Before we have discussed 5 features of a divers watch and now we will continue with some more features.
Digital and some analog chronograph scuba diving watch - such as the Breitling Avenger Seawolf Chronograph, Doxa T-Graph, IWC Aquatimer Minute Memory, the Omega Seamaster Professional Chrono Diver series and Sinn U1000 - have specially-designed push pieces that can be operated at depth without allowing water to enter the case.
Helium release valve
Some scuba diving watches intended for saturation diving at great depths (typically greater than 100m) are fitted with a helium or mixed breathing gas release or escape valve to prevent the crystal from being blown off by a pressure build up caused by helium that has seeped into the watch in helium enriched environments as the watch and diver adjust to normal atmospheric conditions. Other helium safe/for mixed-gas rated diving watches can withstand the helium used in certain diving situations by using gaskets that simply do not allow helium gas to enter the watch case in a harmful way in the first place.
The dials and markers on the scuba diving watch face and of course the bezel have to be legible under water and in low light conditions. An indication that the watch is running in total darkness also has to be present. For easy legibility most diving watches have high contrasting, none cluttered dials and markers with a large, easily identifiable minute hand. The markers for 3, 6, 9 and 12 o'clock on the scuba diving watch face and the zero marker on the bezel of analogue diver's watches are usually conspicuously styled to prevent disorientation induced read out errors. For low light conditions luminous phosphorescent non-toxic strontium aluminate based lume pigments marketed under brand names like Super-LumiNova or NoctiLumina and tritium based self-powered lighting devices called "gaseous tritium light source" (GTLS) is applied on the dials and markers. As for digital diving watches back lights are used for low light conditions legibility.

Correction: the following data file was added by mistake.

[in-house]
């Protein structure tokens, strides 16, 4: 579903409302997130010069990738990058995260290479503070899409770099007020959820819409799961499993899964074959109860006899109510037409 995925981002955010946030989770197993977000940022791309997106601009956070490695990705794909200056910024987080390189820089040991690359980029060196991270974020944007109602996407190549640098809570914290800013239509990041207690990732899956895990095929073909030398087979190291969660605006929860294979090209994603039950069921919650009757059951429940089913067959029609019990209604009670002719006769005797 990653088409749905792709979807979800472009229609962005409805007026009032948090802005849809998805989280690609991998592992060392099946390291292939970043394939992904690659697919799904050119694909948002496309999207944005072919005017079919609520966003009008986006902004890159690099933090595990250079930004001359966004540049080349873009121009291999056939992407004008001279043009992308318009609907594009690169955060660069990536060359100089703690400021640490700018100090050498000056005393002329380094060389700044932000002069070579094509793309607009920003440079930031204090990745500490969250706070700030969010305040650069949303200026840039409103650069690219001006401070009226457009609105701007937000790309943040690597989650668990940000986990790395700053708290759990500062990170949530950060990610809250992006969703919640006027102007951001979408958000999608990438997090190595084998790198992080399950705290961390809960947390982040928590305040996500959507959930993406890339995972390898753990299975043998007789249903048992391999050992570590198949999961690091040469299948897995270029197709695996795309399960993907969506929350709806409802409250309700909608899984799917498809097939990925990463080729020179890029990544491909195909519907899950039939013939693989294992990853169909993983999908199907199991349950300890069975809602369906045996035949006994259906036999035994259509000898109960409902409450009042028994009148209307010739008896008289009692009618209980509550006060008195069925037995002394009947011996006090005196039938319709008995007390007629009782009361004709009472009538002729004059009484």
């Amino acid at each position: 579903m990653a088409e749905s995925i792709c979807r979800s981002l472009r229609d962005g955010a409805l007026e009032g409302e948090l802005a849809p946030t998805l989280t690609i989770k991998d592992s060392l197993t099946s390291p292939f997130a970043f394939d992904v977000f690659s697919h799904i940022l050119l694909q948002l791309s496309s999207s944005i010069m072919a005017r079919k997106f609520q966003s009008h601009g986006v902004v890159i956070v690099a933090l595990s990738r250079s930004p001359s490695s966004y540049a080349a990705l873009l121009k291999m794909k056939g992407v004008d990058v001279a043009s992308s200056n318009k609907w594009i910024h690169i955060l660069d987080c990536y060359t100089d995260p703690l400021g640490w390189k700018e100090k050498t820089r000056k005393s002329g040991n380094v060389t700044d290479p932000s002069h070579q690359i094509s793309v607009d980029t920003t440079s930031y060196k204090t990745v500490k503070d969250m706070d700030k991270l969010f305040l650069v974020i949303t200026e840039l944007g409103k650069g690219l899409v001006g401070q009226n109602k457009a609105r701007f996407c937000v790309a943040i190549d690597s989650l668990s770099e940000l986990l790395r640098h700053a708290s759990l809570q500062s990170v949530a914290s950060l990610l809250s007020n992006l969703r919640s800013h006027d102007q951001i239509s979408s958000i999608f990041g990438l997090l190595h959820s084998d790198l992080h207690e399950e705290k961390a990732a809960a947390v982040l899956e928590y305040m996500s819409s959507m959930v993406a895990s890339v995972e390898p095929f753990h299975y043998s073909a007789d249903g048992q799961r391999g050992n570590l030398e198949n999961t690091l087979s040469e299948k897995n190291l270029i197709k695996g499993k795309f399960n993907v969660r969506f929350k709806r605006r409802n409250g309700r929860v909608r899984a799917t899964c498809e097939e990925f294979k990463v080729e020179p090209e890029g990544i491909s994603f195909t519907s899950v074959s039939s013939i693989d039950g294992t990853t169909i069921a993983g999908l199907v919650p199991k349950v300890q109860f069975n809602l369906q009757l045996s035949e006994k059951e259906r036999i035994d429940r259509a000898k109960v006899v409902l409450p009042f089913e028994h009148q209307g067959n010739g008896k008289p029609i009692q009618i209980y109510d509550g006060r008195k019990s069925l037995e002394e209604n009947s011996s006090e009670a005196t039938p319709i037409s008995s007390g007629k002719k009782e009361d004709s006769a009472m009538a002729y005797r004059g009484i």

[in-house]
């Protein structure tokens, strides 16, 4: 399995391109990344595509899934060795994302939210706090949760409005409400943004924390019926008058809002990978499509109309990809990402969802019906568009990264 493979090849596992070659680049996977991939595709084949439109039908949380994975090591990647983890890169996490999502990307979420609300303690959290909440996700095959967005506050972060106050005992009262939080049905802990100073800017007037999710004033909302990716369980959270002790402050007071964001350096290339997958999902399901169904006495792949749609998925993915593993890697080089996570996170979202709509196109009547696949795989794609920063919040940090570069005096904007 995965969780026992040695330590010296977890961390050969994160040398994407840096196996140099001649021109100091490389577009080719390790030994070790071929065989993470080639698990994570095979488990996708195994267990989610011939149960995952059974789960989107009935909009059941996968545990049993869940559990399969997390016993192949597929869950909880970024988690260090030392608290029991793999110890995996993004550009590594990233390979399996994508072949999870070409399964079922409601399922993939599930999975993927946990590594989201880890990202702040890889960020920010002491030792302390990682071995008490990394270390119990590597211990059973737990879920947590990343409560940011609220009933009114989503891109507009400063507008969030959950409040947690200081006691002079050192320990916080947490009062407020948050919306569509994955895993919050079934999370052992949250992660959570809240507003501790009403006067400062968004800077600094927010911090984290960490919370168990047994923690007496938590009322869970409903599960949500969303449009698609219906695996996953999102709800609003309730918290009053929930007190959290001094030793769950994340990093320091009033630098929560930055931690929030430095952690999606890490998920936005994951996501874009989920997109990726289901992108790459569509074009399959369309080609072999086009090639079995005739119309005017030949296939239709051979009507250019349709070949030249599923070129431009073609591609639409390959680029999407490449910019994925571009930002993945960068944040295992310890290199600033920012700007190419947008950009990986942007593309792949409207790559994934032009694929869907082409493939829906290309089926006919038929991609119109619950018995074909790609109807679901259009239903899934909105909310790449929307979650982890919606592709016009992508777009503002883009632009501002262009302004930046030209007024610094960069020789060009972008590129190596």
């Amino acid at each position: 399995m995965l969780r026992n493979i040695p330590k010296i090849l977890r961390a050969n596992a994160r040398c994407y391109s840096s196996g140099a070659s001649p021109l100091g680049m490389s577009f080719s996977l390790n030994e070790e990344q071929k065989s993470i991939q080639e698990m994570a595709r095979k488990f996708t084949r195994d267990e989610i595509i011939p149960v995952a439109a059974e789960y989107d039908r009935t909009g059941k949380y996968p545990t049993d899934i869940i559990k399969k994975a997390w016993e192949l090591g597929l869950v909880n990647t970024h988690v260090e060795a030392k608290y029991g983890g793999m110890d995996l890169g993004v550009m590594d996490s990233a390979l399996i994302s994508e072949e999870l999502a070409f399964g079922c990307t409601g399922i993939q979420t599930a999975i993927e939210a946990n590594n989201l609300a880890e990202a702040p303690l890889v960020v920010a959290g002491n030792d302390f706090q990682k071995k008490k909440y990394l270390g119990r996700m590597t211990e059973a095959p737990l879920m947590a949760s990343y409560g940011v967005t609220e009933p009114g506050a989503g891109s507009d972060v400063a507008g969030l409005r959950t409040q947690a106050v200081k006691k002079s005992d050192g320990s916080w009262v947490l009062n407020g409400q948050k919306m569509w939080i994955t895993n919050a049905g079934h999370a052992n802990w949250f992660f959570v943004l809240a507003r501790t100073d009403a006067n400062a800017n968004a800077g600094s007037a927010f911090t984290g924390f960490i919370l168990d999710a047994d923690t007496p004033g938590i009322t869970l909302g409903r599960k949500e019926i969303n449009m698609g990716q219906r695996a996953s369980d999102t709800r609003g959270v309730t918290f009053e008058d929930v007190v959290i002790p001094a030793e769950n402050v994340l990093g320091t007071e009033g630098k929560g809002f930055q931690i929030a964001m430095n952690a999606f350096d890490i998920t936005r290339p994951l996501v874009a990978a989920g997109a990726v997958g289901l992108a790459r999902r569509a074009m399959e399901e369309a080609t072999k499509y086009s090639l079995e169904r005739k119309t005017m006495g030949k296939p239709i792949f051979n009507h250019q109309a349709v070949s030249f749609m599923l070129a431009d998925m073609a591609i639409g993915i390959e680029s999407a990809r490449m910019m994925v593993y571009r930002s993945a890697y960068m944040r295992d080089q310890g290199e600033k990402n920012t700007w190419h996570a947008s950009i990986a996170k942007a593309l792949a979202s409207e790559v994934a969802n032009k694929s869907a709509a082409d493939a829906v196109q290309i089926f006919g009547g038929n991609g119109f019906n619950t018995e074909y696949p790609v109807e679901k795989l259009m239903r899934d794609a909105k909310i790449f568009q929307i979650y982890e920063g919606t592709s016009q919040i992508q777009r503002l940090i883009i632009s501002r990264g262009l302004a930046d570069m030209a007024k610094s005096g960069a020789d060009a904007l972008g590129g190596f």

Power reserve indicator
A scuba diving watch with an electric battery powered movement must have an End Of Life (EOL) indicator, usually in the form of a jumping second hand or a warning message on a digital display to safeguard against insufficient power reserve during underwater activities. Some electric and mechanical powered movement diving models have power reserve indicators that show the current power status of the watch. Mechanical movements should be wound or in case of automatic movements given enough motion before a dive.
Scuba Diving watches have relatively thick watch crystals face. Sometimes domed crystals are used to enhance the pressure resistance of the scuba diving watch. The typical materials used for crystals are acrylic glass, hardened glass and (synthetic) sapphire which all come with own pros and cons.
Some manufacturers use sapphire/hardened glass laminate crystals, where the scratch resistance sapphire is combined with the better shatter resistance of hardened glass.